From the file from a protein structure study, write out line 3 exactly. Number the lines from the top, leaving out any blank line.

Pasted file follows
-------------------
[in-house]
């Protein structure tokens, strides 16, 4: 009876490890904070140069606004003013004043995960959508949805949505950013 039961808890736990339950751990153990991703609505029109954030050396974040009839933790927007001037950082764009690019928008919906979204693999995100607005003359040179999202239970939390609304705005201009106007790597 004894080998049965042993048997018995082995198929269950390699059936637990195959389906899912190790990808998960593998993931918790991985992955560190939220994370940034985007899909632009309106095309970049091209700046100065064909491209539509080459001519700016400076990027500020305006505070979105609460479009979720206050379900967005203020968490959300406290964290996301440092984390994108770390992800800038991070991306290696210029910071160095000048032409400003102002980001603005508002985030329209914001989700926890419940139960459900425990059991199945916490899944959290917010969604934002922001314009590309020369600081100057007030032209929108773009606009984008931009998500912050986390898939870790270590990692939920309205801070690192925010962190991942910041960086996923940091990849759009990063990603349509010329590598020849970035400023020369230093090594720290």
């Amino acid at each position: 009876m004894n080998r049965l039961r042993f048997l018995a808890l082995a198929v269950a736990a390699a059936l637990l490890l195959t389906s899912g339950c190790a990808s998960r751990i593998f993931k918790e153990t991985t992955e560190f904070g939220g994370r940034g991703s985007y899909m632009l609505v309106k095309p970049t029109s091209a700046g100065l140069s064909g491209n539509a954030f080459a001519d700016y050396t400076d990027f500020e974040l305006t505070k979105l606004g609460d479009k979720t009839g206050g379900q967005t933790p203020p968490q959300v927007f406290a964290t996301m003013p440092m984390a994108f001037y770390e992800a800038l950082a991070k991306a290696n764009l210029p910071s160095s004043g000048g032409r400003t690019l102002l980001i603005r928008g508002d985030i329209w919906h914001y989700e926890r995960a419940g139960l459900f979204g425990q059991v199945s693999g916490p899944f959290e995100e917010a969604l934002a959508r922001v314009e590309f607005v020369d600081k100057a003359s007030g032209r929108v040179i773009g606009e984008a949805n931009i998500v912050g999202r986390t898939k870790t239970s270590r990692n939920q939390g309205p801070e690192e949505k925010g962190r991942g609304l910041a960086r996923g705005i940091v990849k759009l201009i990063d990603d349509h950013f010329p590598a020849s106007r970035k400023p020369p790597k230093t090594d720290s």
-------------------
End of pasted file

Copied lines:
């Amino acid at each position: 009876m004894n080998r049965l039961r042993f048997l018995a808890l082995a198929v269950a736990a390699a059936l637990l490890l195959t389906s899912g339950c190790a990808s998960r751990i593998f993931k918790e153990t991985t992955e560190f904070g939220g994370r940034g991703s985007y899909m632009l609505v309106k095309p970049t029109s091209a700046g100065l140069s064909g491209n539509a954030f080459a001519d700016y050396t400076d990027f500020e974040l305006t505070k979105l606004g609460d479009k979720t009839g206050g379900q967005t933790p203020p968490q959300v927007f406290a964290t996301m003013p440092m984390a994108f001037y770390e992800a800038l950082a991070k991306a290696n764009l210029p910071s160095s004043g000048g032409r400003t690019l102002l980001i603005r928008g508002d985030i329209w919906h914001y989700e926890r995960a419940g139960l459900f979204g425990q059991v199945s693999g916490p899944f959290e995100e917010a969604l934002a959508r922001v314009e590309f607005v020369d600081k100057a003359s007030g032209r929108v040179i773009g606009e984008a949805n931009i998500v912050g999202r986390t898939k870790t239970s270590r990692n939920q939390g309205p801070e690192e949505k925010g962190r991942g609304l910041a960086r996923g705005i940091v990849k759009l201009i990063d990603d349509h950013f010329p590598a020849s106007r970035k400023p020369p790597k230093t090594d720290s």